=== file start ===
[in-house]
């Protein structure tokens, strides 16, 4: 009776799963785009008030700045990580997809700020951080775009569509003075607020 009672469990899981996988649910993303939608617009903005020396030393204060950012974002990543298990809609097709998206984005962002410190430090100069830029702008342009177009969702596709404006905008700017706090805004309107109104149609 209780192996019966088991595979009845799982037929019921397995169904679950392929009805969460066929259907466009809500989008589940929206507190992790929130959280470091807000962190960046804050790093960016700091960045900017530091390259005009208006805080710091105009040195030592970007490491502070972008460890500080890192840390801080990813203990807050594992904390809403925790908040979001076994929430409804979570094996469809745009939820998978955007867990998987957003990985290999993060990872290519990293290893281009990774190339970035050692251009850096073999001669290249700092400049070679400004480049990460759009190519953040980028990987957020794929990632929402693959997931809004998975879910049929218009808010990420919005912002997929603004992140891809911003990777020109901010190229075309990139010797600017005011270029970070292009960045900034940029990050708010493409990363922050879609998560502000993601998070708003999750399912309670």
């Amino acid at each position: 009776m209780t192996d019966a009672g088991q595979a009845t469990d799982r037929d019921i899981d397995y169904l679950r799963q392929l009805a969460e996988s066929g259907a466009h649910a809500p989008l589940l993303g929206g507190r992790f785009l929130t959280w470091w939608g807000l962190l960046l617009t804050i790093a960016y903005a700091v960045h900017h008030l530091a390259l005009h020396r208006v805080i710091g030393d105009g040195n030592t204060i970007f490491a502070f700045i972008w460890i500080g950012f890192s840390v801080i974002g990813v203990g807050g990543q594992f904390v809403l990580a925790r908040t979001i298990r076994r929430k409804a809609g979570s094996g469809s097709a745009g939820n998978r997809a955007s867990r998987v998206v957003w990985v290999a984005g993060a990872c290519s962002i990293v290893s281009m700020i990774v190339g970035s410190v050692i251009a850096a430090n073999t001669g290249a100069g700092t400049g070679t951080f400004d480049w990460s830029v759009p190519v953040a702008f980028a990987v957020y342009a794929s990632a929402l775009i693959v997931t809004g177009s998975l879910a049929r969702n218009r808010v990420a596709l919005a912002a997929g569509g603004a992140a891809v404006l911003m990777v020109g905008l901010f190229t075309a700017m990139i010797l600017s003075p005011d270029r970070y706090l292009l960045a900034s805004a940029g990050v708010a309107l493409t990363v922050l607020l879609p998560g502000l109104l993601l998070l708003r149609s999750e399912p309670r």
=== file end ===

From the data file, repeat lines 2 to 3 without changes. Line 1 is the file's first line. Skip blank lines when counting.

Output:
């Protein structure tokens, strides 16, 4: 009776799963785009008030700045990580997809700020951080775009569509003075607020 009672469990899981996988649910993303939608617009903005020396030393204060950012974002990543298990809609097709998206984005962002410190430090100069830029702008342009177009969702596709404006905008700017706090805004309107109104149609 209780192996019966088991595979009845799982037929019921397995169904679950392929009805969460066929259907466009809500989008589940929206507190992790929130959280470091807000962190960046804050790093960016700091960045900017530091390259005009208006805080710091105009040195030592970007490491502070972008460890500080890192840390801080990813203990807050594992904390809403925790908040979001076994929430409804979570094996469809745009939820998978955007867990998987957003990985290999993060990872290519990293290893281009990774190339970035050692251009850096073999001669290249700092400049070679400004480049990460759009190519953040980028990987957020794929990632929402693959997931809004998975879910049929218009808010990420919005912002997929603004992140891809911003990777020109901010190229075309990139010797600017005011270029970070292009960045900034940029990050708010493409990363922050879609998560502000993601998070708003999750399912309670």
């Amino acid at each position: 009776m209780t192996d019966a009672g088991q595979a009845t469990d799982r037929d019921i899981d397995y169904l679950r799963q392929l009805a969460e996988s066929g259907a466009h649910a809500p989008l589940l993303g929206g507190r992790f785009l929130t959280w470091w939608g807000l962190l960046l617009t804050i790093a960016y903005a700091v960045h900017h008030l530091a390259l005009h020396r208006v805080i710091g030393d105009g040195n030592t204060i970007f490491a502070f700045i972008w460890i500080g950012f890192s840390v801080i974002g990813v203990g807050g990543q594992f904390v809403l990580a925790r908040t979001i298990r076994r929430k409804a809609g979570s094996g469809s097709a745009g939820n998978r997809a955007s867990r998987v998206v957003w990985v290999a984005g993060a990872c290519s962002i990293v290893s281009m700020i990774v190339g970035s410190v050692i251009a850096a430090n073999t001669g290249a100069g700092t400049g070679t951080f400004d480049w990460s830029v759009p190519v953040a702008f980028a990987v957020y342009a794929s990632a929402l775009i693959v997931t809004g177009s998975l879910a049929r969702n218009r808010v990420a596709l919005a912002a997929g569509g603004a992140a891809v404006l911003m990777v020109g905008l901010f190229t075309a700017m990139i010797l600017s003075p005011d270029r970070y706090l292009l960045a900034s805004a940029g990050v708010a309107l493409t990363v922050l607020l879609p998560g502000l109104l993601l998070l708003r149609s999750e399912p309670r």